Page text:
Exactly right. If you're wondering why these Hallowed Institutions are eagerly supporting these frats that trash their campuses, demean and abuse their women, and push everyone down the road to alcoholism.... well, it's the same reason Dems eagerly support open borders and letting criminals out of prison.

They believe it cements their power, and to hell with everyone else.

I am surprised that there is so much defensiveness on this issue. C'mon, people join fraternities to party. Nothing wrong with that. (As Kavanaugh said, "I liked beer, I still like beer.") It's not surprising that partying can have a detrimental effect on grades. (Not everyone's grades need to suffer for the *average* to drop. As long as some people's grades decline while no one's grades improve due to partying, then the average effect will be a decline.) It's also not surprising that partying doesn't lead to an improvement in future salaries.

regression discontinuity = convincing

Cheap comment without having read the paper (sorry authors): the use of the "minimum GPA for eligibility" doesn't remove selection effects; maybe the young men who desperately want to go Greek (a particular group, let's suppose) work especially hard in their first semester, and then once they get in they revert to their own (particular) academic mean. Without controlling for this unobserved effort, one might conclude that going Greek reduces GPA trajectory. This could be true even if the particular mean of the Greekward-bound was the same as that of the broader student population; and note that in _that_ case the Greek system would be _raising_ their GPA via the first-semester effort, no matter what the regression says.

Again, have not read the paper. Perhaps something about the specification addresses this.

PS: the mean reversion could happen even absent the effort effect. Maybe those who get themselves to the Greek are just the thirsty slacker dudes who happened to have positive GPA shocks in their first semester.

Sorry, that was in response to my own comment just above.

And a further comment, which is not really directed at the paper's results. The US does not (it seems to me, as a transplant from Europe with sons) to offer many opportunities for sizeable groups of young men to bond _intensely_ outside of sports teams. [And even there they cannot drink! The contemporaneous consumption of beers after a victory or defeat, either intra- or inter-team, is quite important.]

This is really the first comment that I really liked. People complain about a lack of meaning and increase in loneliness and then at the same time complain about private associations that bring people together. Boggles my mind.

One positive message from "the Manosphere" is that men should make more effort to get together, share tasks, hobbies, projects etc. -- as too many existing "male spaces" are under assault as politically incorrect.

(I was on one softball team that lost its first 13 games. For some male-bonding we would stand out in the convenience-store parking lot and drink after each game. When we finally won one we went inside to drink! At Lum's, the place with the beer-steamed hot dogs.)

We dormies always just laughed at the preening frat studs and sorority princesses, but you can see how the Greek system is under fire from the nasty and jealous left.

Lets not beat around the bush here. The main benefit being in a frat is social. That is, access to hotter women. The universities with a Greek system, mainly the large "state" universities, clearly have a social caste system with the Greeks at the top. The most attractive women are in the sororities and, usually, will date only frat guys. This is just the way it is.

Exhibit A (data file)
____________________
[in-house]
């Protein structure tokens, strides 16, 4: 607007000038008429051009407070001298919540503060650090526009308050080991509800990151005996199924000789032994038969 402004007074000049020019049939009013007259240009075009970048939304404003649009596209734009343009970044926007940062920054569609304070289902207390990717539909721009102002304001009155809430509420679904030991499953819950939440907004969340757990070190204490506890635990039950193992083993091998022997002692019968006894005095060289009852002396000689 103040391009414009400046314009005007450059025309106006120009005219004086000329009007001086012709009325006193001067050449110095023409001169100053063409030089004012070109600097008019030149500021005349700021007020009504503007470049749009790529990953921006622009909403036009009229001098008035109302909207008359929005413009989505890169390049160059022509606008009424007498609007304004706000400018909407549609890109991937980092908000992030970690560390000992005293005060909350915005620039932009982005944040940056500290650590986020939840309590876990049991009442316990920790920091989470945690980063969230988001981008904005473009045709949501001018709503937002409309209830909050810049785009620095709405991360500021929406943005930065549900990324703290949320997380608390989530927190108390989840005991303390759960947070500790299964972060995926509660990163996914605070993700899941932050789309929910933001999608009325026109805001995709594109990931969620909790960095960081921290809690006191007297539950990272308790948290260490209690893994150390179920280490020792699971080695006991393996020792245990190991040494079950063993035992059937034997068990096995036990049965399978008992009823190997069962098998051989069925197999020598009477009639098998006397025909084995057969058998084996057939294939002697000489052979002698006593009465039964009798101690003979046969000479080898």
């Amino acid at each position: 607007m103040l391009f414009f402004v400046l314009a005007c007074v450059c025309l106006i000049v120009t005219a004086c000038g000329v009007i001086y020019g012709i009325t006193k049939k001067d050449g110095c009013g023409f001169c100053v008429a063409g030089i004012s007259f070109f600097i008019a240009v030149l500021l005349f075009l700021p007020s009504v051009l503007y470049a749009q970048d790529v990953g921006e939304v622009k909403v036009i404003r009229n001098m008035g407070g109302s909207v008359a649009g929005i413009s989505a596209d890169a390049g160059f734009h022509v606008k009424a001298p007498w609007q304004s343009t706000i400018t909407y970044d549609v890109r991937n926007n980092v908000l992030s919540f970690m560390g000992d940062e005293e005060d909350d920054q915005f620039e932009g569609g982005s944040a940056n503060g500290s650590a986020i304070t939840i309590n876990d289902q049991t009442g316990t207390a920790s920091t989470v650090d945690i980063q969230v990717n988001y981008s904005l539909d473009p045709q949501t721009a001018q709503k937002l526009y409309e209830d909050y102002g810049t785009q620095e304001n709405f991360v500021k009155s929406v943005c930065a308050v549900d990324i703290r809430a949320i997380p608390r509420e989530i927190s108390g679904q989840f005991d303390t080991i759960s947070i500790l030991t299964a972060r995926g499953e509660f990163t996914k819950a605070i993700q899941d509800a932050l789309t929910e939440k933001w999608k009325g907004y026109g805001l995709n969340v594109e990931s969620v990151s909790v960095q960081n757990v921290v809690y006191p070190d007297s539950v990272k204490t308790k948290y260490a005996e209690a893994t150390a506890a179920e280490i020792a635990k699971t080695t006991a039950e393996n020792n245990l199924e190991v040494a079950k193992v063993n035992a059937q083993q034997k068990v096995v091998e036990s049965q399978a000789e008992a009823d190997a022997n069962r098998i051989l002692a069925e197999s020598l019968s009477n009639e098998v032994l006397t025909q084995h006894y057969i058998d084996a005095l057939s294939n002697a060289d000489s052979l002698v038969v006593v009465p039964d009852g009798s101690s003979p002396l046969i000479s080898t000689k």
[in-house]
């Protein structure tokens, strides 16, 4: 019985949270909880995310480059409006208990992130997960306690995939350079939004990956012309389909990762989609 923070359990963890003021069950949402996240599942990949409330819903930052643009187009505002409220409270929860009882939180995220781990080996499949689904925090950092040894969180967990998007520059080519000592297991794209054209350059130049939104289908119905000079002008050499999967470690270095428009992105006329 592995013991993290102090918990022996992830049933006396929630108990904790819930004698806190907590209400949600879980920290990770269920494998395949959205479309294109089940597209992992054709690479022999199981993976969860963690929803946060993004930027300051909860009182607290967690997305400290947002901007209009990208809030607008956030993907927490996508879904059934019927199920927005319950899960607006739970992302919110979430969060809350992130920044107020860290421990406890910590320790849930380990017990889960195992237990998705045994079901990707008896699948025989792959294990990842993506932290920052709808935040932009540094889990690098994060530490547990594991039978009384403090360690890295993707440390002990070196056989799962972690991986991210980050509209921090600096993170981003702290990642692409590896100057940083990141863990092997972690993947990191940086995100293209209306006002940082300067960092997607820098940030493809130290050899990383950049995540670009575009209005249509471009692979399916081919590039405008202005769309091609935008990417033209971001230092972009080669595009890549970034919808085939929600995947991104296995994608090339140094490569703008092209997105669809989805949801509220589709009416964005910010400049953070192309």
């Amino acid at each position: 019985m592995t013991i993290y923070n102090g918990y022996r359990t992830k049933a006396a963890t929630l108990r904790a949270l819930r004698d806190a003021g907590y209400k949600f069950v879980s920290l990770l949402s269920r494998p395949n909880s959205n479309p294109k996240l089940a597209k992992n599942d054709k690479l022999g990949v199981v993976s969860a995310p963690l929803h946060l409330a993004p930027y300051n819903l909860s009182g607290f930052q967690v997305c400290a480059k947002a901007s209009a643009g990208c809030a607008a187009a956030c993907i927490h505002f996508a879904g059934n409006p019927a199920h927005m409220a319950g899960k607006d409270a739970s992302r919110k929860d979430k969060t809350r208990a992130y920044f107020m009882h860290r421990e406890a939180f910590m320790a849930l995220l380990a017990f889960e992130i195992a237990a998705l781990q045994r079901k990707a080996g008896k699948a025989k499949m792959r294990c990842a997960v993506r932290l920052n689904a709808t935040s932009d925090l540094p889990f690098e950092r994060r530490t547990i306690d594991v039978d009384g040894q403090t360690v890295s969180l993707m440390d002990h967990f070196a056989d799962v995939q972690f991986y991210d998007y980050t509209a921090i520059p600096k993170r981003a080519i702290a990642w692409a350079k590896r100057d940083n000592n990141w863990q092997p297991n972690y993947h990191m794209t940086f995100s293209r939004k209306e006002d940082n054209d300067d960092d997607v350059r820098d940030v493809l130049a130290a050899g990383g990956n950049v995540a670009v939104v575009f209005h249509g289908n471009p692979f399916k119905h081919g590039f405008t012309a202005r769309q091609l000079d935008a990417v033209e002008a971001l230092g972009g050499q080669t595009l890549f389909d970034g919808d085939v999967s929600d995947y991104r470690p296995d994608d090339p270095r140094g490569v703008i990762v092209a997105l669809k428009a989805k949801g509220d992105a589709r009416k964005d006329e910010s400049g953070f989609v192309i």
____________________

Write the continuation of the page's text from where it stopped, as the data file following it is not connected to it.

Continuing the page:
If frat guys have higher incomes, all things being considered, it is most certainly due to the networking affect (Most Frats are nation-wide with many chapters) that benefits one in their career.

It had to be, thus, a disingenuous program perpetuated with full-knowledge by the advertising platforms, themselves, who, by the way, were the victims of fraud, as much as twenty-five percent of net revenue.

At my school you joined greek fraternities to drink and get laid.

Our dorm floor had no problem meeting and surpassing those criteria.

Seriously, I can see the appeal of pledging to Greek life if your freshman dorm is a dreary high-rise with drab, reclusive, atomized students and a total mis-fit roomie.

I deliberately picked out a dorm that was oddly human-scaled for such a big Midwestern U, and our little floor had a great esprit d'corps. The diversity was amazing in real terms -- different nutty people from all kinds of backgrounds.

Wow, pledging and partying can on average degrade the grades of Greek students who are above-average to begin with. Good heavens! Let's ban alcohol and pledging for those poor kids, or better yet send them back to dorms that are...well, gee, those probably have parties and alcohol too. What's a good Puritan to do?

More seriously, anyone with experience with these systems knows that frats and sororities vary considerably between universities, and within them as well. You can often find a studious house just up the street from the drunkards. Those who are more socially inclined might also pursue their non-coursework interests in any context, so blaming the Greek system for social distractions could be a stretch.

Advice to students remains unchanged: Recognize that there is a range of social attitudes across frats or sororities at any university. Contrary to the authors, invest the full amount of time and effort in the pledging process to help assure a good fit between you and your new colleagues. Get involved in leadership, you will learn some valuable things. And never make your friends carry you home and clean you up, not even once.

Advice to university administrators remains unchanged: Don't act like jerks towards Greek houses just because of what they are. Do draw sensible behavioral lines and enforce them towards all student groups, frats and sororities included.

Advice to authors: Take your clever study design and look at more than just one university before presuming to advise the whole nation on this.